The emotions we show on our face often mirror the emotion we feel internally. But for people suffering from depression, the emotions shown externally can potentially overpower emotions felt internally.
Dermatologist surgeon Dr. Eric Finzi discovered that, in some patients, injecting Botox into the muscle that normally contracts when a patient frowns helped to relieve depression.
Finzi's mother battled with depression intermittently throughout her life, and often showed a furrowed brow.
When his mother died, Finzi said he was motivated to find a connection between her facial expressions and a role they might've played in her depression.
"I was as surprised as anyone to find out that there's actually a lot of evidence starting back from Charles Darwin, to suggest that the expression you actually portray on your face will actually affect the emotions that you feel internally," he said.
Finzi says Botox changes your mood is by controling what expressions people are able to make. The muscle between the eyebrows, the corrugator supercilii, is the center of expressions of anger, fear and sadness.
"If you put Botox there, you make it more difficult for your face to express a negative emotion, and therefore you make it more difficult for your body to feel it," he said. "It doesn't make it impossible, it's only one pathway. But it is one pathway into the brain that you can specifically target this particular negative emotional muscle."
Finzi injected Botox into the corrugator with some of his patients who came in with depression. He found the majority of his patients had positive results.
Finzi says there have been two other similar trials: one in Switzerland and Germany, published last year, and another soon-to-be published trial from Texas.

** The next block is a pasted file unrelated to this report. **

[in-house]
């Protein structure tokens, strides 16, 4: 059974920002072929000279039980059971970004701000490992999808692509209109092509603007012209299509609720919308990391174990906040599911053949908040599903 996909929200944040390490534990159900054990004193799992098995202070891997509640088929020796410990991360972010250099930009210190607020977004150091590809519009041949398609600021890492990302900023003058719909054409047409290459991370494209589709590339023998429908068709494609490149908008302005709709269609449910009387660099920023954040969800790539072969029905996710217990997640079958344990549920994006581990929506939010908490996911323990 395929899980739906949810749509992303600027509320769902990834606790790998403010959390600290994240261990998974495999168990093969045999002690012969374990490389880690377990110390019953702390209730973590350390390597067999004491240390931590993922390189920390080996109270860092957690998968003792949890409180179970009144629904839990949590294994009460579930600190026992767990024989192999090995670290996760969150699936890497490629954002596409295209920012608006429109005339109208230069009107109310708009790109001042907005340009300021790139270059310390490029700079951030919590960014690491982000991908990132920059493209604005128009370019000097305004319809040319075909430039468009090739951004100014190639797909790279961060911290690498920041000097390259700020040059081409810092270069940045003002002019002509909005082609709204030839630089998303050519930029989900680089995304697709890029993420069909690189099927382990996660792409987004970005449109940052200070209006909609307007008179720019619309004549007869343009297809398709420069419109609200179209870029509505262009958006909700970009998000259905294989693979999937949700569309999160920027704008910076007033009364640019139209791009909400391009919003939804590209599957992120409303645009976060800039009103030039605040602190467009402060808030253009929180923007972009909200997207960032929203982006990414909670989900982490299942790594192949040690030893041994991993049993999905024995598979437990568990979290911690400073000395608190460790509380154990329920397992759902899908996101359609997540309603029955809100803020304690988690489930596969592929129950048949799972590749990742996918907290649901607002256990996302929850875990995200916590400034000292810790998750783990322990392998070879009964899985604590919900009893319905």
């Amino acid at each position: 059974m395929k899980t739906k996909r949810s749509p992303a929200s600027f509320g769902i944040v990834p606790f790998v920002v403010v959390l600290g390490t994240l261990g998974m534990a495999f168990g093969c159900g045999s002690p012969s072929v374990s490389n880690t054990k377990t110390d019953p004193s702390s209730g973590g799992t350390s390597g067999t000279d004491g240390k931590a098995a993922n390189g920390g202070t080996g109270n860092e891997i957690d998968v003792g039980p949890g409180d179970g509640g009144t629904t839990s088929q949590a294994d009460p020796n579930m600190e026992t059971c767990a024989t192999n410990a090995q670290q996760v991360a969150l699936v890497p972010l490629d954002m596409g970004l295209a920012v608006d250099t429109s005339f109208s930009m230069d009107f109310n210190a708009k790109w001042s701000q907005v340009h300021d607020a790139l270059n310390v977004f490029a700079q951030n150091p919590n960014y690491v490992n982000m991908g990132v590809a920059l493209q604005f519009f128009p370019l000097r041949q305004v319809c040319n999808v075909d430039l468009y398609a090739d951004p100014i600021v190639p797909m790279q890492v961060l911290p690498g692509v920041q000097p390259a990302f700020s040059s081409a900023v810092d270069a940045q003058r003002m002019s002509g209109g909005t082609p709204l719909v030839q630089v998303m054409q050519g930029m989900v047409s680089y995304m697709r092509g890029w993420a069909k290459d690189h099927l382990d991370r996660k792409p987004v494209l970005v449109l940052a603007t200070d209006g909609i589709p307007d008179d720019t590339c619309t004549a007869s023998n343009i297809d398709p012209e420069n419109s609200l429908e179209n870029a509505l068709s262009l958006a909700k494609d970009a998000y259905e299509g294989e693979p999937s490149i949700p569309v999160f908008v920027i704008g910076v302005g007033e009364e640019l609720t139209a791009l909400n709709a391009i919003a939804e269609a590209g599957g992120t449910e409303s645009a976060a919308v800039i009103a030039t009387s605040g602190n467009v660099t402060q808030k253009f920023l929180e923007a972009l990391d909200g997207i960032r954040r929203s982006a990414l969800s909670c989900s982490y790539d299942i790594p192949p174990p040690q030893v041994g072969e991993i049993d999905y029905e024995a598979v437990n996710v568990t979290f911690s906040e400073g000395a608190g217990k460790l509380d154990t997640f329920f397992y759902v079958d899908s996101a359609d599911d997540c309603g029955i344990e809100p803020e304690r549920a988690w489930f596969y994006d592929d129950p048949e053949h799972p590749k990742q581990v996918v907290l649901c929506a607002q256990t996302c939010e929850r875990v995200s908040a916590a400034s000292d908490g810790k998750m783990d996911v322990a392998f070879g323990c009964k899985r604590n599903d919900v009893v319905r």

"Several bodies of evidence from independent groups, none of which have been funded by a pharmaceutical company, show that in a large percentage of patients, they get a very significant improvement in their depressive symptoms," he said.
Critics, however, argue emotions should be shown.
Finzi counters that with every medicine there are potential side effects — so it's important to weigh the risk and benefit.
"In this case, the risk is that it might be a little bit harder to cry and harder to feel sad, but if you're depressed that's no risk at all, that's what you're desiring," he said. "Because our brain is so complicated — shutting off one pathway is not going to prevent you from feeling sad emotions or crying completely, it's going to damp it down. If your loved one dies, you're going to feel terrible at that loss whether you have Botox or not, it's just that it may decrease the amplitude of the feeling such that it doesn't take over your whole being."
In his new book, "The Face of Emotion: How Botox Affects Our Moods and Relationships," Finzi explains at least half of all Botox uses are for health issues, such as cerebral palsy, Parkinson's disease, migraines, sweating and overactive bladder among others.
"Essentially, if you have a disease that has a problem with a muscle or a place where you can intervene in the circuit of that disease and the muscle is part of it, then Botox can be used to target that disease," he said.
In order for Botox to find a place in mental health, and approval for insurance to cover it, more studies will need to be done.
"It's not just depression, there's bipolar depression, there's possible treatment of anger, there are other things that potentially Botox could be used for in mental health," he said. "There are millions of people who are depressed, who've tried antidepressants and talk therapy…maybe even shock therapy… if it helps them, this would be great to have one more tool in the little toolkit box of the physician to help them."